Pip, in Great Expectations, finds Barnard’s Inn ‘the dingiest collection of shabby buildings ever squeezed together in a rank corner as a club for tom-cats’ (ch. 20). Mr Boffin, in Our Mutual Friend, is unimpressed by Clifford’s Inn: ‘Sparrows were there, cats were there, dry rot and wet rot were there, but it was not otherwise a suggestive spot’ (bk. 1, ch. 8).
Gloom characteristically becomes the stuff of suspense or comedy in such descriptions. Nor, forgetting the rhetoric, should we too easily dismiss the supposition that they are reportage. Many a nineteenth-century account vindicates Dickens’s emphasis.
He had another way of using the gloom, moreover, and could change its role in the construction of comic narrative. From time to time he makes it a foil to something much more appealing. In Martin Chuzzlewit, John Westlock lives in Furnival’s Inn, where Dickens himself had lived. ‘There is little enough to see at Furnival’s Inn,’ the narrative advises. ‘It is a shady, quiet place, echoing to the footsteps of the stragglers who have business there; and rather monotonous and gloomy on summer evenings.’ But gloom does not penetrate within: ‘there are snug chambers in those Inns where the bachelors live, and, for the desolate fellows they pretend to be, it is quite surprising how well they get on’ (ch. 45).
Indeed, Dickens seems to have been capable of projecting a greater gloom and decrepitude than was probably in reality to be found, to suit his narrative purpose and to enhance comedy. He locates the chambers of Tommy Traddles, in David Copperfield, in number two Holborn Court, Gray’s Inn. Climbing up the ‘crazy old staircase,’ David almost has an accident: ‘I put my foot in a hole where the Honourable Society of Gray’s Inn had left a plank deficient’ (ch. 59). The setting is in fact next door to number one Holborn Court, where the teenage Dickens had worked as a clerk. Both houses were built in 1759. When Dickens was working there they were just 68 years old. The episode of Copperfield is set at a scarcely later date. Dickens had a reason for his emphasis, however, as we shall see.
And he was capable, moreover, of representing the Inns, or chambers in the Inns, in a quite different fashion. He can find delight in the same Gray’s Inn he so often disparaged. At one point in Pickwick Papers, the narrator tells us, ‘The healthy light of a fine October morning made even the dingy old houses brighten up a little, some of the dusty windows looking almost cheerful as the sun’s rays gleamed upon them’ (ch. 53). Mr Tartar’s Staple Inn rooms, in Edwin Drood, are nothing less than ‘Magic Beanstalk Country’ — ’the neatest, cleanest and best-ordered chambers ever seen under the sun, moon and stars. No man-of-war was ever kept more spick and span from careless touch’ (ch. 22). In the same novel, Mr Grewgious procures a lodging in Wood’s Hotel, Furnival’s Inn, for Rosa Bud, who is being stalked by John Jasper. Now it is the protective nature of the Inn that is emphasised. ‘There is a stout gate of iron bars,’ Mr Grewgious tells Rosa, ‘and Furnival’s is fire-proof, and specially watched and lighted, and I live over the way’ (ch. 20).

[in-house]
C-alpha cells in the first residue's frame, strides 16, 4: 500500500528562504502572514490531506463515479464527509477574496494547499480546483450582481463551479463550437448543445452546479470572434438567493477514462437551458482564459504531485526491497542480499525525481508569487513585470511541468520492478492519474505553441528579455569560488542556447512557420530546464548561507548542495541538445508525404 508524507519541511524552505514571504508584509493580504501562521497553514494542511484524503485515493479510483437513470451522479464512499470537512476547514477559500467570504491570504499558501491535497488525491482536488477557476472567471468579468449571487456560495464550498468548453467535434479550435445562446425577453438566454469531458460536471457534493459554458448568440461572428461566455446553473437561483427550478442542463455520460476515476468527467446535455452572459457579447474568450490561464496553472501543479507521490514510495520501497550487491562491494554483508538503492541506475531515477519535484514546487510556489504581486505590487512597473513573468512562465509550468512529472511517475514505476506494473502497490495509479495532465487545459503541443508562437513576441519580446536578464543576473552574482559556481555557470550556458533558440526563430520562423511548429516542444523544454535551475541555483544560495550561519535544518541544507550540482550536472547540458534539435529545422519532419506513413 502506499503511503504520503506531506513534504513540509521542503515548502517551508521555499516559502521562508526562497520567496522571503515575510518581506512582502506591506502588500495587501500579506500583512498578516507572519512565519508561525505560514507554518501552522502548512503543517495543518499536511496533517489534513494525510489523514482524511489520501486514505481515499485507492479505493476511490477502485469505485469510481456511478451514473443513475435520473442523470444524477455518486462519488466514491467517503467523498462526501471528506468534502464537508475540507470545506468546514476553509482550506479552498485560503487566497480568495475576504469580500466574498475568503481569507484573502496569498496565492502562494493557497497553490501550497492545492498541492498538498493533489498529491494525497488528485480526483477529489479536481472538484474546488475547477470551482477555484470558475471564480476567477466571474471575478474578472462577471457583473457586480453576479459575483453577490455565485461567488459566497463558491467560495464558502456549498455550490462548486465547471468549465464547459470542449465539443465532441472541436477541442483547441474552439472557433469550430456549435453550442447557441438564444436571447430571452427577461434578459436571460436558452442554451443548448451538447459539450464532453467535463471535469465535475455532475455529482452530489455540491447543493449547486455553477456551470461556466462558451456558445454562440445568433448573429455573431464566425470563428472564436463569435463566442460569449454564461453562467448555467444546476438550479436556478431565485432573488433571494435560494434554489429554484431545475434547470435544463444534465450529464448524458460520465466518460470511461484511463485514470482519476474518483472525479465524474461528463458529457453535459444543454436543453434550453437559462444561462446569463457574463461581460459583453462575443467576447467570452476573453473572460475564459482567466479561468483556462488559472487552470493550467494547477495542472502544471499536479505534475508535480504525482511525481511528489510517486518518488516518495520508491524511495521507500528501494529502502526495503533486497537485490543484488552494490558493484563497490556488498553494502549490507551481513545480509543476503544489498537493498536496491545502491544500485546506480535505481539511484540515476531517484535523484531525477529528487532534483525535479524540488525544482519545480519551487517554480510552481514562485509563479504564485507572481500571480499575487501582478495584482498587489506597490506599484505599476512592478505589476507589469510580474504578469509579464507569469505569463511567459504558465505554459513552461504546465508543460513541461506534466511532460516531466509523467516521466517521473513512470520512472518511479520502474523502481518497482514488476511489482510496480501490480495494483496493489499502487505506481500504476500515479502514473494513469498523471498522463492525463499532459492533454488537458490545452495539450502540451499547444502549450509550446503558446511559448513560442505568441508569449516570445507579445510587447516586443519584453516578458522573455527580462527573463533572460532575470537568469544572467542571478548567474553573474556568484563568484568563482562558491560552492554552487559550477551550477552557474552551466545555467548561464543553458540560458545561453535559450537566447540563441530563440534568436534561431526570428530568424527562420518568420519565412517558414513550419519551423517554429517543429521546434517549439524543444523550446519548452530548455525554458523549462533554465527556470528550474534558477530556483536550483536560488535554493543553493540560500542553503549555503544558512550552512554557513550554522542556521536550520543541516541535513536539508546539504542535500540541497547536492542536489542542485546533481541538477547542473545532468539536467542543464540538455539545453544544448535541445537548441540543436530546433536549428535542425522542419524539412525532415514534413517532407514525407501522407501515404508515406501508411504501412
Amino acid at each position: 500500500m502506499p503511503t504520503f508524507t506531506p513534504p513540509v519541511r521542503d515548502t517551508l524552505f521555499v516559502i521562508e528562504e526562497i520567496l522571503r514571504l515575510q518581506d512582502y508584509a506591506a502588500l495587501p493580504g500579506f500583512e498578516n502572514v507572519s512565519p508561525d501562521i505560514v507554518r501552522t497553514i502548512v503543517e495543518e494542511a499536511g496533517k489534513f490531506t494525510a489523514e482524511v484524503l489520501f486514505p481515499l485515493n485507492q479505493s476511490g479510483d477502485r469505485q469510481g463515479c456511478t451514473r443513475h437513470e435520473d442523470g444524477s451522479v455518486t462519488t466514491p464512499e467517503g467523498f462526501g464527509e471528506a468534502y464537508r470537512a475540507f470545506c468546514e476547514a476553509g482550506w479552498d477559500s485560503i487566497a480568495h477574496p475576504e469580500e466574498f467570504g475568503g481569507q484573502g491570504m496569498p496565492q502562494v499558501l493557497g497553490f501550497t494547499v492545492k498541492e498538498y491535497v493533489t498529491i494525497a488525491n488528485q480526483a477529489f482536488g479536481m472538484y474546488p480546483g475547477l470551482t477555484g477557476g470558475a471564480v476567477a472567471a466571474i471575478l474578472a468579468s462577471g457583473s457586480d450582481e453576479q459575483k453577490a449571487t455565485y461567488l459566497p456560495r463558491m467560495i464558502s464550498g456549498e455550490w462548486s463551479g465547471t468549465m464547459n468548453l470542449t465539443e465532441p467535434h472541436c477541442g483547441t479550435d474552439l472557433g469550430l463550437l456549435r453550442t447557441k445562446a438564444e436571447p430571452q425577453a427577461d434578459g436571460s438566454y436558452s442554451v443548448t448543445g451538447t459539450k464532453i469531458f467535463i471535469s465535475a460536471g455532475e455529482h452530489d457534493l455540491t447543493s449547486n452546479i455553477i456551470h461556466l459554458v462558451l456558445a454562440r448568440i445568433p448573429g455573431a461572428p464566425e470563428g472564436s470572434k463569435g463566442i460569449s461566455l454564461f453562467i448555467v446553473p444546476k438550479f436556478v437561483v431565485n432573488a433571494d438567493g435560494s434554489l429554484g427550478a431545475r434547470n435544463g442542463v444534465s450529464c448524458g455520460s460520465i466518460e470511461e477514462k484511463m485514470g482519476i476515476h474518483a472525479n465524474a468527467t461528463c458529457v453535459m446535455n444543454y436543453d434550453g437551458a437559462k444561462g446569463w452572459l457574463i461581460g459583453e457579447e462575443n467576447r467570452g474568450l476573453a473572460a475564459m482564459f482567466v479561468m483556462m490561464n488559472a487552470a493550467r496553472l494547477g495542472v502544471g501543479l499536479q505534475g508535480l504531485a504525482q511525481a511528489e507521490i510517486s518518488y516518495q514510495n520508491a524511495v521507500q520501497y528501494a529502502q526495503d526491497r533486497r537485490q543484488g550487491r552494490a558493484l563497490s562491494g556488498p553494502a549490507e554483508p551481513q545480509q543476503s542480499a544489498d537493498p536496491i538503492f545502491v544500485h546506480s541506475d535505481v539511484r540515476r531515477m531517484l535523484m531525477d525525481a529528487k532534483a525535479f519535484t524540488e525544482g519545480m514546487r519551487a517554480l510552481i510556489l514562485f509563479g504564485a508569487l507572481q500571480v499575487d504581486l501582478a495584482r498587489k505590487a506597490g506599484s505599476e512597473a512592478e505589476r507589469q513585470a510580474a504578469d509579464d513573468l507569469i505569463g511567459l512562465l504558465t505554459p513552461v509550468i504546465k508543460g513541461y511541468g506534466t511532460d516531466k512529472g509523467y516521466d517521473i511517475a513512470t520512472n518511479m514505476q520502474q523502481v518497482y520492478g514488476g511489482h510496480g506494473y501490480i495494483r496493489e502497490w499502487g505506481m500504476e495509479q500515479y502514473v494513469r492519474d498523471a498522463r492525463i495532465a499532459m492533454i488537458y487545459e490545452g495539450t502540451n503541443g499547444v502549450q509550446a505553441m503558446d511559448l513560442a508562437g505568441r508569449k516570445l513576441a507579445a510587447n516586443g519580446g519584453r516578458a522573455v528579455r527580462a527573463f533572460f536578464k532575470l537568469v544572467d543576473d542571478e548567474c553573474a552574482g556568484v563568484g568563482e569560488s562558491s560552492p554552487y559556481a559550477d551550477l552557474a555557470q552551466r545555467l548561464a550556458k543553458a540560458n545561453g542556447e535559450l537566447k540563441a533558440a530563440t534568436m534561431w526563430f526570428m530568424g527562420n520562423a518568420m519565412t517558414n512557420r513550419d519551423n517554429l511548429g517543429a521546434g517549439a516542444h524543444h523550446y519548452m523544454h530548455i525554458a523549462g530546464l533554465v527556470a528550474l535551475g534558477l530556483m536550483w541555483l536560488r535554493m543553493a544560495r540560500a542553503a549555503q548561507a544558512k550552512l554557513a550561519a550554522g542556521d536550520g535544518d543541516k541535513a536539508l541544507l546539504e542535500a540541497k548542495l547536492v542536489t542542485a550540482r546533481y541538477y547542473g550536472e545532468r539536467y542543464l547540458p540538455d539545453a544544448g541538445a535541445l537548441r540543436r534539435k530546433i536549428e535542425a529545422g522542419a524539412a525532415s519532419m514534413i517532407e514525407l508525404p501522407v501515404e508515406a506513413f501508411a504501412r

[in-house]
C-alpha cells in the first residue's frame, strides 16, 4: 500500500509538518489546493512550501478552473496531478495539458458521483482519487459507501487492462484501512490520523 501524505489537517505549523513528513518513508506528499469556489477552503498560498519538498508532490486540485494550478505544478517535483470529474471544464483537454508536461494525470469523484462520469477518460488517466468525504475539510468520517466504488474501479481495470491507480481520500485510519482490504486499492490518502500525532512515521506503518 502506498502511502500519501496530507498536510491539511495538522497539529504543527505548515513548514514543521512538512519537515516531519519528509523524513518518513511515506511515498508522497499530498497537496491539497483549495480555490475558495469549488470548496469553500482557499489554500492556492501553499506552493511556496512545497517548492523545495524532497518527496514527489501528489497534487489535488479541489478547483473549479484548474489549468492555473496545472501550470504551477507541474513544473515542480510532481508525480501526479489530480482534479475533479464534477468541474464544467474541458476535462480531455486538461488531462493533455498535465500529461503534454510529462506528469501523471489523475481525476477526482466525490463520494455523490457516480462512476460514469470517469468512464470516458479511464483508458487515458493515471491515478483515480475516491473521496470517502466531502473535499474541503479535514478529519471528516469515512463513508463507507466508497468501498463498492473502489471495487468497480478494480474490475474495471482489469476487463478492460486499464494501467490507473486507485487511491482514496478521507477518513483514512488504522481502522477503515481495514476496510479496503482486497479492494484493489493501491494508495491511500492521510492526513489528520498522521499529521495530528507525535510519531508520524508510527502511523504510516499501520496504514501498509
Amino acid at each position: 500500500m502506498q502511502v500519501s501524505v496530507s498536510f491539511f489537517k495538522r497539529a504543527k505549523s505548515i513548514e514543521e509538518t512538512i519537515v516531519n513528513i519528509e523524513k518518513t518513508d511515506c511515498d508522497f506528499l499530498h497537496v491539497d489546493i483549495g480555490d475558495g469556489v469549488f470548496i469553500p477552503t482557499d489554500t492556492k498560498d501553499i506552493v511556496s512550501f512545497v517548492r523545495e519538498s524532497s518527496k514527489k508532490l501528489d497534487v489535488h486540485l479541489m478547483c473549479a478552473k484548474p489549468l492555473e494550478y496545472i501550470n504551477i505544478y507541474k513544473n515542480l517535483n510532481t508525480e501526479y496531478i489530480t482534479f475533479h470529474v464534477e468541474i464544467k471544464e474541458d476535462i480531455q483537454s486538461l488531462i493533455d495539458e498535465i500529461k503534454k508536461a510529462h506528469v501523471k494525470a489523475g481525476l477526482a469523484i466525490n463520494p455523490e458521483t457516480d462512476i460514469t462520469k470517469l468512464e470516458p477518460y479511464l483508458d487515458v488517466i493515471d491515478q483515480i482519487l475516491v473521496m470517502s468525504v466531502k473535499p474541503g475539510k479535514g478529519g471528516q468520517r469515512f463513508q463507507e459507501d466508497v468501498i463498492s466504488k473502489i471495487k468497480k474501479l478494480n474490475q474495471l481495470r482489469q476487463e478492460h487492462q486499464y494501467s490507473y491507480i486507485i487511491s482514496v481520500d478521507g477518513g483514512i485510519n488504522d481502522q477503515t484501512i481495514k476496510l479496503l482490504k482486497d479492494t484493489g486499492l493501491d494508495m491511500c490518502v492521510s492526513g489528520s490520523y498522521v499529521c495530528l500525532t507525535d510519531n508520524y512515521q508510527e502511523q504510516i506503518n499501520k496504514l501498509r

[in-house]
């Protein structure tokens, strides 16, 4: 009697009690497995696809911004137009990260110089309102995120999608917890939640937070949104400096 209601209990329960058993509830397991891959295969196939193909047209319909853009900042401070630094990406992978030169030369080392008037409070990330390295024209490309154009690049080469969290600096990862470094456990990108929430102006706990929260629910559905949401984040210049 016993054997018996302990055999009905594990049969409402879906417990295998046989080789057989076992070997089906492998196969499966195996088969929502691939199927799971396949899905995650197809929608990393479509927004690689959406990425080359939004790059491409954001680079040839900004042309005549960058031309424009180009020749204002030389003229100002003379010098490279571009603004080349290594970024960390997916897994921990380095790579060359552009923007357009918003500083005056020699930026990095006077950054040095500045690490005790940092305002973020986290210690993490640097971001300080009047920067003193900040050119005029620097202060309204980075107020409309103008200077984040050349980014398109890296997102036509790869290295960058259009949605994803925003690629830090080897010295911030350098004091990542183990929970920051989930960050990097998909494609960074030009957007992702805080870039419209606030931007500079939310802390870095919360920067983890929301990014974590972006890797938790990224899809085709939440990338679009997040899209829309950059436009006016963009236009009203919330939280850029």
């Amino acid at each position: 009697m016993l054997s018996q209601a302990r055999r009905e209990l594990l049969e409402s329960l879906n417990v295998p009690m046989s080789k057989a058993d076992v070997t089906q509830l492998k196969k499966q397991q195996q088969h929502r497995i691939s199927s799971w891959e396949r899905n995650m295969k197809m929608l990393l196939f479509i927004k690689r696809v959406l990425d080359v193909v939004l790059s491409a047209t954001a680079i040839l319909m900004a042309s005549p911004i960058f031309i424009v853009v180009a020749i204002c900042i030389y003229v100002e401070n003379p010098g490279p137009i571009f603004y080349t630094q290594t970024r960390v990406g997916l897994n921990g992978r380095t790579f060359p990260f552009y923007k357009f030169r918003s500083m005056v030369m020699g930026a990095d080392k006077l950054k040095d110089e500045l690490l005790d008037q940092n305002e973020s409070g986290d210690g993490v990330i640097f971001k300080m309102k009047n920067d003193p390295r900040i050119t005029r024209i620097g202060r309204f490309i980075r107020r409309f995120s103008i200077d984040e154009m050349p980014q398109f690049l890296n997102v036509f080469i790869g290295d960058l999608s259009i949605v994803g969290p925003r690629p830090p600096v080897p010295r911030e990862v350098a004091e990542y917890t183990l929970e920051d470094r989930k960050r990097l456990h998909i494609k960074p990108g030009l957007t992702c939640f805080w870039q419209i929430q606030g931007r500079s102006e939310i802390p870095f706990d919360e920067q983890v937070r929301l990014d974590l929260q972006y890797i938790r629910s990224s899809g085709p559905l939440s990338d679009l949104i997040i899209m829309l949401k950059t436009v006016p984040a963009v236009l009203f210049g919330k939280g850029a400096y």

The enclosure against the rest of the world provided by the Inns, of which I have spoken, was indeed something to which Dickens returned more than once. The gates of the Temple seized his imagination. Safety within and danger without is evoked when, in Our Mutual Friend, Dickens has Bradley Headstone lurk at Inner Temple Gate. ‘In a doorway with his eyes on Temple Gate,’ he watches for Eugene Wrayburn, on whom he has murderous designs (bk. 3, ch. 11). At Middle Temple Gate, in Barnaby Rudge, the violent and unstable Hugh ‘plied the knocker,’ hoping to see Sir John Chester, only to be told, ‘We don’t sell beer here’ (ch. 40). In Great Expectations, by contrast, readers are shocked at the violation of enclosure. His chambers in the Temple do not protect Pip against the return from transportation of Magwitch, whom at first he abhors, and who represents everything from which, socially, he is trying to escape. Eventually he learns to love Magwitch, but the Temple continues to fail him. At Whitefriars Gate, such equilibrium as is left to him is destroyed, at a crucial point, by the laconic warning Wemmick leaves with the porter: ‘Don’t go home’ (ch. 43).
The enclosed, self-sufficient character of the Inns of Court and Chancery — protecting or failing to protect — was something to which Dickens’s imagination responded as keenly as it did to their gloom and decrepitude, and it is not hard to understand why. His fiction repeatedly dwells upon establishments mingling characteristics of workplace and home. Think of the Old Curiosity Shop, Solomon Gills’s shop (Dombey and Son), or Joe Gargery’s forge (Great Expectations). He took a lively interest in clubs and societies: the Pickwick Club, the United Bulldogs (Barnaby Rudge), and the Finches of the Grove (David Copperfield). And he was interested in educational establishments: Dotheboys Hall (Nicholas Nickleby) Salem House and Dr Strong’s school (David Copperfield), Miss Twinkleton’s Academy (The Mystery of Edwin Drood). Such establishments and institutions were important to his generation. The Industrial Revolution stimulated nostalgia for cottage industry under the roof of a small master. Social and demographic change prompted people to seek companionship in the ‘external combinations and arrangements’ against which Carlyle fulminated (Carlyle 3: 103). Social conscience, the need for a better educated workforce, and fear of the mob, prompted interest in education.